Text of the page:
The Arbitrator further found that the requirement that fees must be for the services of an attorney had been met. The Arbitrator also found that the rate requested for the computation of attorney fees was sufficiently documented and was "consistent with rates in the Washington. D.C. area for attorneys with Mr. Becker[']s level of expertise." Id. at 5. The Arbitrator also found that the Union was the prevailing party in SSA because the Agency's exceptions in that case were denied by the Authority. Finally, the Arbitrator determined that the rate of $180 per hour for 1992 was appropriate and that the 13.45 hours claimed by the Union's attorney for 1992 "all directly relate to the Union response to the appeal of my decision filed by the Agency." Id. With respect to the hours claimed for 1993, the Arbitrator noted that the time included .25 of an hour for review of the Authority's decision in SSA and 4 hours for preparation of the request for attorney fees. He found that the rate of $190 per hour for 1993 was appropriate. The Arbitrator made the following award:

This arbitrator finds that Mr. Becker is entitled to attorney fees in the matter of the [U]nion presentation before the [Authority] in [SSA] in the amount of $2,468.50 for hours directly related to case preparation and $760.00 for preparation of the application for [a]ttorney[] [f]ees.

Id. at 6.

III. First Exception

A. Positions of the Parties

The Agency contends that the Arbitrator's supplemental award is contrary to 5 C.F.R. § 550.807(b) because the Arbitrator issued the award without providing the Agency an opportunity to respond to Becker's request for attorney fees.(2) The Agency maintains that the Arbitrator did not properly research the relevant law and regulations pertaining to attorney fees and that he relied instead on information obtained in attending labor relations conferences. The Agency asserts that "[h]ad the [A]rbitrator researched the CFR [Code of Federal Regulations], he would have learned that he was required to provide an opportunity for the employing Agency to respond to the request for payment of attorney fees." Exceptions at 3.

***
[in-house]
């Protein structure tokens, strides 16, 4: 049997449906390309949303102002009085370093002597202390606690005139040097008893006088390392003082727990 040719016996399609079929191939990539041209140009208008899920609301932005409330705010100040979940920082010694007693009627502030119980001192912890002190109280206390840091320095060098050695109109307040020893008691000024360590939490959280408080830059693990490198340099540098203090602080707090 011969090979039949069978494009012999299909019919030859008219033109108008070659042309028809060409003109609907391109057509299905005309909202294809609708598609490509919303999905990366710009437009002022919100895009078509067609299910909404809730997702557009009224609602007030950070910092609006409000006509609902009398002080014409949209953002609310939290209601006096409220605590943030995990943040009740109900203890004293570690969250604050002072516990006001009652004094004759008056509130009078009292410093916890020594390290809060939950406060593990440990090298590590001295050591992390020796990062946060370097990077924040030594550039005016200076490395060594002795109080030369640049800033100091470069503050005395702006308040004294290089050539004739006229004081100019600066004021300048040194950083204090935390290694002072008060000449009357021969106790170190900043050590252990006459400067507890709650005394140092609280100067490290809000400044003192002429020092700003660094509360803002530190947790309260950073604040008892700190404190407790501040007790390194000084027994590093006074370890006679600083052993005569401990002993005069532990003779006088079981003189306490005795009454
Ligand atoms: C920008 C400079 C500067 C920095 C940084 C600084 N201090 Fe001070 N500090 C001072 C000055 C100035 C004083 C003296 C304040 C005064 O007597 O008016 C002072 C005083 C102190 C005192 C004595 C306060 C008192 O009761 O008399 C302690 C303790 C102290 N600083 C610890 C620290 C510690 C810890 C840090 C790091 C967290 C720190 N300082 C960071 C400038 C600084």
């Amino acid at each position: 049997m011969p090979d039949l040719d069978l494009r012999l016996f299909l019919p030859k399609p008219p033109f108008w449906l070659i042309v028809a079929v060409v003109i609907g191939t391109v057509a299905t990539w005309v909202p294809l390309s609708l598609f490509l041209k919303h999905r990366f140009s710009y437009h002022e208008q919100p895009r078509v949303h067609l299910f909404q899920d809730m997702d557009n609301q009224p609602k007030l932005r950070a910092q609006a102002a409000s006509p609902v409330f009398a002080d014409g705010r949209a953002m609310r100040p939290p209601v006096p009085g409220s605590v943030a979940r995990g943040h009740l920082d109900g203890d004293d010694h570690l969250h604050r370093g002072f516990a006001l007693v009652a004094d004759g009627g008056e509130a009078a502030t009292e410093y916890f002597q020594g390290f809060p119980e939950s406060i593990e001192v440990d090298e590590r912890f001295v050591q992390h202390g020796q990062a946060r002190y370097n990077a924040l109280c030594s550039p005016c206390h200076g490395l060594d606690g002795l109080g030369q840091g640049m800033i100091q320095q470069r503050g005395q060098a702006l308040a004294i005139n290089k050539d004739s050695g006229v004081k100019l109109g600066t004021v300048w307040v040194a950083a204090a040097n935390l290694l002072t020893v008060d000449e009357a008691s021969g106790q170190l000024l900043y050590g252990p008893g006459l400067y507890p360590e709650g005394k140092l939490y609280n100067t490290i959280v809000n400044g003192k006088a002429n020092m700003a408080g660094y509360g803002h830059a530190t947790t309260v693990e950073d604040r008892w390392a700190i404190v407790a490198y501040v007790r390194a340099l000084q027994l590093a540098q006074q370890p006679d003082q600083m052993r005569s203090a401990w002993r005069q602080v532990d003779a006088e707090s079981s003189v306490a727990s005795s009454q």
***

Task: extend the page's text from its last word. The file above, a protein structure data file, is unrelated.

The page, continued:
The Union disputes the Agency's contention that the Agency was not given an opportunity to respond to the request for attorney fees. The Union asserts that the Agency failed to exercise diligence in filing a timely response and that the Arbitrator noted the Agency's failure to file a response. The Union states that "[a]fter 30 days had elapsed from the date the Agency had been served with a copy of the Application for Attorney's Fees, the Arbitrator contacted the Agency with reference to this case." Opposition at 3. The Union also notes that the Arbitrator stated in his award that the Agency had requested additional time in which to respond. The Union also refers to a letter dated April 28, 1993, from the Arbitrator to the Authority in which the Arbitrator commented on the Agency's action concerning the request for attorney fees.(3)

B. Analysis and Conclusions

We conclude that the Agency has failed to establish that the Arbitrator's supplemental award of attorney fees is deficient on the ground that the award is contrary to 5 C.F.R. § 550.807(b).

In Allen Park Veterans Administration Medical Center and American Federation of Government Employees, Local 933, 34 FLRA 1091 (1990), the Authority stated that, under 5 C.F.R. § 550.807(a) and (b), "before an appropriate authority makes a determination to grant an award of attorney fees, a request for attorney fees will be made and the employing agency will have an opportunity to respond to the request." Id. at 1105 and n.3. The Agency contends that it did not have an opportunity to respond to the fee request as required by the regulation.